[57] Justice Black described the comity interest in Younger v. Harris, 401 U.S. 37, 44, 27 L. Ed. 2d 669, 91 S. Ct. 746 (1971) as "a proper respect for state functions, a recognition of the fact that the entire country is made up of a Union of separate state governments, and a continuance of the belief that the National Government will fare best if the States and their institutions are left free to perform their separate functions in their separate ways." He went on to explain that comity

[58] does not mean blind deference to 'States' Rights,' [but it] does represent . . . a system in which there is sensitivity to the legitimate interests of both State and National Governments, and in which the National Government, anxious though it may be to vindicate and protect federal rights and federal interests, always endeavors to do so in ways that will not unduly interfere with the legitimate activities of the States.

[59] Id.

[60] As comity relates to the reform of penal institutions, the Court has stated:

[61] It is difficult to imagine an activity in which a State has a stronger interest, or one that is more intricately bound up with state laws, regulations, and procedures, than the administration of its prisons. . . . The strong considerations of comity . . . require giving the States the first opportunity to correct the errors made in the internal administration of their prison.

[62] Preiser v. Rodriguez, 411 U.S. 475, 491-92, 36 L. Ed. 2d 439, 93 S. Ct. 1827 (1973).

[63] The other concern is institutional competence. Federal courts are not in the business of running state penal institutions. Generally, federal courts properly defer to the policy decisions of prison officials who know best how to run correctional facilities. The Supreme Court has stated:

[64] The problems that arise in the day-to-day operation of a corrections facility are not susceptible of easy solutions. Prison administrators therefore should be accorded wide-ranging deference in the adoption and execution of policies and practices that in their judgment are needed to preserve internal order and discipline and to maintain institutional security.

[65] Wolfish, 441 U.S. at 547. Moreover, in prison reform litigation, federal courts must "craft remedies with extraordinary sensitivity," Inmates of Occoquan v. Barry, 844 F.2d 828, 844 (D.C. Cir. 1988), "taking into account the interests of state and local authorities in managing their own affairs." Id. at 841 (citations omitted). "Where federal constitutional rights have been traduced, [however,] principles of restraint, including comity, separation of powers and pragmatic caution dissolve. . . ." Duran v. Carruthers, 678 F. Supp. 839, 847 (D.N.M. 1988), aff'd, 885 F.2d 1485 (10th Cir. 1989), cert. denied, 493 U.S. 1056, 107 L. Ed. 2d 949, 110 S. Ct. 865 (1990). Nonetheless, federal courts should always seek to minimize interference with legitimate state activities in tailoring remedies.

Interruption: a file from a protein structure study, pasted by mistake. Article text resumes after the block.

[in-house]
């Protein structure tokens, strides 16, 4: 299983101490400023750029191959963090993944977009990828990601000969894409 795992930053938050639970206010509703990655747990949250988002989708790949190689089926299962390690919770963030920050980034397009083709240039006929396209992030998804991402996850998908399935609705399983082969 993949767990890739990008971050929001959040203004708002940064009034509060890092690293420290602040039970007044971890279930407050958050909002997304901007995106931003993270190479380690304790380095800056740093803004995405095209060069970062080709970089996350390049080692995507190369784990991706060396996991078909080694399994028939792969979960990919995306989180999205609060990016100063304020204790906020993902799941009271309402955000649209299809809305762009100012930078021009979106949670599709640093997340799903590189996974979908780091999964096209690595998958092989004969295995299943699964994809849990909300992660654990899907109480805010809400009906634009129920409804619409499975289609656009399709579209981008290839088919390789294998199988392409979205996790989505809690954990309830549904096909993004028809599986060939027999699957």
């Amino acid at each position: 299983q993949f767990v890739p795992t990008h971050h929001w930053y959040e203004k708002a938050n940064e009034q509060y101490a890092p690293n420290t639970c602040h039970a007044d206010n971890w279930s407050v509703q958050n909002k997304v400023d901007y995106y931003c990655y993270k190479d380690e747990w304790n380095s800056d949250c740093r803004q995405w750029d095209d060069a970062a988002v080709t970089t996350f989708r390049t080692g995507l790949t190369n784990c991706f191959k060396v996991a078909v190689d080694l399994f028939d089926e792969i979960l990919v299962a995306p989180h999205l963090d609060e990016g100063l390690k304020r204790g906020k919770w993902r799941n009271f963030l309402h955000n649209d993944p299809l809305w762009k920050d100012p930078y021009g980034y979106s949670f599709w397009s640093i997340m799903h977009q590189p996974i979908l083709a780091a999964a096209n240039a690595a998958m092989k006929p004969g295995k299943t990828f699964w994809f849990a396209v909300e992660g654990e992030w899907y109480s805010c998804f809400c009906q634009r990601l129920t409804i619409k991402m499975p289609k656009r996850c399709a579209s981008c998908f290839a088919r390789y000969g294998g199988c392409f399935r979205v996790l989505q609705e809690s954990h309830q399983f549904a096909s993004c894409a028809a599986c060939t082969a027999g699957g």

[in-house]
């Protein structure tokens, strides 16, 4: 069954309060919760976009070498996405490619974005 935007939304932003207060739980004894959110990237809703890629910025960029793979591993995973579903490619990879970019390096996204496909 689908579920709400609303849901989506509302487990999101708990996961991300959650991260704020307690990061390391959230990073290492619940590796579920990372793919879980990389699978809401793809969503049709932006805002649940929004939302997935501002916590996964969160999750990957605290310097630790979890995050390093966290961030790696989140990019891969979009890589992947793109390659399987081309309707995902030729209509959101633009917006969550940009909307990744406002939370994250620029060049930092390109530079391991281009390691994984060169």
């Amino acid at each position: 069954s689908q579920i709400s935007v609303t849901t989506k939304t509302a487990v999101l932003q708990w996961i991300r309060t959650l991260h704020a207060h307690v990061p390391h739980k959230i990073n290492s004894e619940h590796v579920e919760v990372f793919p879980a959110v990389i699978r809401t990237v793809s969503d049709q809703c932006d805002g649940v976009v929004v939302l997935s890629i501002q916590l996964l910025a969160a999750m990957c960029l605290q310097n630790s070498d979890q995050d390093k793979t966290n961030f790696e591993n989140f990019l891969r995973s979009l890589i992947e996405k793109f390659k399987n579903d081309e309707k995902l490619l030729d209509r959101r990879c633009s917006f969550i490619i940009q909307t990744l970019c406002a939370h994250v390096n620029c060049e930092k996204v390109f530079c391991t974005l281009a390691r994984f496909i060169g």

[66] 1. Standard of Review

[67] A federal court has broad equitable remedial powers. Swann v. Charlotte-Mecklenburg Bd. of Educ., 402 U.S. 1, 15, 28 L. Ed. 2d 554, 91 S. Ct. 1267 (1971); Hoptowit, 682 F.2d at 1245. The court's choice of remedies is reviewed for an abuse of discretion. Id. at 1245-46.*fn19

[68] In employing their broad equitable powers, federal courts should "exercise the least possible power adequate to the end proposed." Spallone, 493 U.S. at 280 (citations omitted); Hoptowit, 682 F.2d at 1247; see also United States v. Michigan, 940 F.2d at 167; Newman v. Alabama, 683 F.2d 1312, 1319 (11th Cir. 1982), cert. denied, 460 U.S. 1083, 76 L. Ed. 2d 346, 103 S. Ct. 1773 (1983).

[69] Courts have conceded, however, that when the least intrusive measures fail to rectify the problems, more intrusive measures are justifiable. Spallone, 493 U.S. at 280 (if sanctioning city failed to induce compliance, court could consider sanctioning individual council members); Hutto, 437 U.S. at 688 n.9 (when state and local authorities fail to rectify a wrong, federal court may invoke its broad equity powers to remedy the situation); Ruiz, 679 F.2d at 1145-46 ("the remedy should begin with what is absolutely necessary. If those measures later prove ineffective, more stringent ones should be considered").